Fourth anniversary -- and no easier!
Sunday, 01 February 2015 07:54

They say that time is a great healer, but losing a child is timeless; not a day goes by without experiencing that same awful, twisted, wrenched gut feeling, the same emptineness today as was there yesterday, and the day before, and the day before that; the same as it was at that awful, awful moment at 3.30pm on 31.1.2011, when our world was crushed. Could I have done more? Should I have done more? Why didn't I do more? What more could I have done?  For the millionth time I'm reminded of that awful, haunting image of my boy lying there, DEAD, life gone from his face. I'd kissed his cold forehead. This afternoon my daughter Mel and I drove to Lake Eildon, one of Jamie's most favourite places. Mel took her small urn containing what she has left of Jamie's ashes. I couldn't bring myself to ask to see inside that little urn. Instead, we talked about fun times with Jamie (to try in vain to quell the gut wrenching). We reminisced about days spent jumping off the roof of the houseboat into the water (the kids, not me), skiing, lunch and dinner parties held on the top deck on those hot, lazy summer days, playing cards at the dining table in winter before venturing outside in the eerie still mist to loosen the ropes tied to trees on the bank. And the storms; we talked a lot about the storms, and Mel's fear of the ropes breaking, the houseboat crashing sideways onto the bank, a pontoon pierced, and it sinking with us all asleep inside! But it's easier on the troubled mind to think of happier times, like when the kids each took a friend to stay, and how I told Jamie's school friend Michael that first-up on each visit to the lake we needed to motor over to the 'poo barge' to empty the tank, and how a guest always needed to volunteer to suck on the poo hose to get it started. The poor kid nearly fainted. Jamie loved Eildon and the houseboat. Me? I loved to see the kids happy, Jamie happy, his mind momentarily off his ever-increasing physical limitations. God bless Jamie in heaven. Yes, this evening on our drive home we also talked about heaven, and how I pray that, one day, each of us will be greeted there by Jamie. I can't wait.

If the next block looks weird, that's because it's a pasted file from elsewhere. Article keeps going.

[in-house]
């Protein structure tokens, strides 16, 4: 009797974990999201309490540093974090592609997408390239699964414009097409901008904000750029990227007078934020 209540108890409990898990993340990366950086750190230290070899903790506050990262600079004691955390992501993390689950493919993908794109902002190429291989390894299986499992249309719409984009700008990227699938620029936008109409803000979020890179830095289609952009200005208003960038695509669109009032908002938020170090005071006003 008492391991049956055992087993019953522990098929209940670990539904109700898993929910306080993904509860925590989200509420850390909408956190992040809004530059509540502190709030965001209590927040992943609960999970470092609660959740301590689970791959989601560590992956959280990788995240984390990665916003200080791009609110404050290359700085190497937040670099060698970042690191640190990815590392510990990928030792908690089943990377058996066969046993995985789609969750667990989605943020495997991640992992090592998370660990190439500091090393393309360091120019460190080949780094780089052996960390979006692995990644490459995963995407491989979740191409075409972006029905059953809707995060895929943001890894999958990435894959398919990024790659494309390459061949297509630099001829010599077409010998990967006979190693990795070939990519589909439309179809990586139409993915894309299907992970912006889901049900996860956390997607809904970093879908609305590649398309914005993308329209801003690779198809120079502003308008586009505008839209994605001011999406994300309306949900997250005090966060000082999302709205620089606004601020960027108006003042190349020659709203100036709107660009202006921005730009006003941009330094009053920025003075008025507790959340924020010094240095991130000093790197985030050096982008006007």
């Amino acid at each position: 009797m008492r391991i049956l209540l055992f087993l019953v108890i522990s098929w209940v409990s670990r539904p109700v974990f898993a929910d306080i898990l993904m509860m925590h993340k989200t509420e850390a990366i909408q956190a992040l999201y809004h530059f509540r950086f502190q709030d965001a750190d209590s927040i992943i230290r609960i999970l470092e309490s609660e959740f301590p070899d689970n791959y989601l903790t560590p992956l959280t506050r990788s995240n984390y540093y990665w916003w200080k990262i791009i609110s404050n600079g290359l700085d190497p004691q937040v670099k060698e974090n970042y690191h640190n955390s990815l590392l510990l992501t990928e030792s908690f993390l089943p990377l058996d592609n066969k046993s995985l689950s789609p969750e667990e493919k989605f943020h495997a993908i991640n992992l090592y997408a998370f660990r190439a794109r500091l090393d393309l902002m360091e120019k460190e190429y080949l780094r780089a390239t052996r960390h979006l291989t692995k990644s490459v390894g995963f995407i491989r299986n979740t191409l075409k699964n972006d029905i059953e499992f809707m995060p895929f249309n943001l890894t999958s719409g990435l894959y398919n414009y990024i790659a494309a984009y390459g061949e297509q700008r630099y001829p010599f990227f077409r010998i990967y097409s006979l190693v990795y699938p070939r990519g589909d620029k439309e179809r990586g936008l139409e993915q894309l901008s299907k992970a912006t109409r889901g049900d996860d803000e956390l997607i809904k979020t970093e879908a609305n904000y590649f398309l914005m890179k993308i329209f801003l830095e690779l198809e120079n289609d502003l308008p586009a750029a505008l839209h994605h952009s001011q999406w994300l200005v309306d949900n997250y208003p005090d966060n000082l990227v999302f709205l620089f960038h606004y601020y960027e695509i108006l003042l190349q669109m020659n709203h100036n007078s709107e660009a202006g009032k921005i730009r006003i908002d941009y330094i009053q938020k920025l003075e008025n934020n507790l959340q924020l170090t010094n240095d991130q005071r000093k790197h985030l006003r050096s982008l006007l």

JACKAROO screenplay final draft
Sunday, 18 January 2015 17:23

While recovering from the inner ear infection, I alternated between bed and computer to go over the JACKAROO screenplay one more time. The film has 257 scenes, 102 pages of screenplay, 83 character outlines, 24 contrived closing credit out-takes (split screen), and is 120 pages all up. I was once told that producers won't look at screenplays longer than 120 pages, so at least on that score I seem to qualify. Just dreaming of the premiere showing, and the fun night that will be, spurs me on never to give in. Maybe 2015 is the year.

 
Tough to write
Wednesday, 28 January 2015 14:46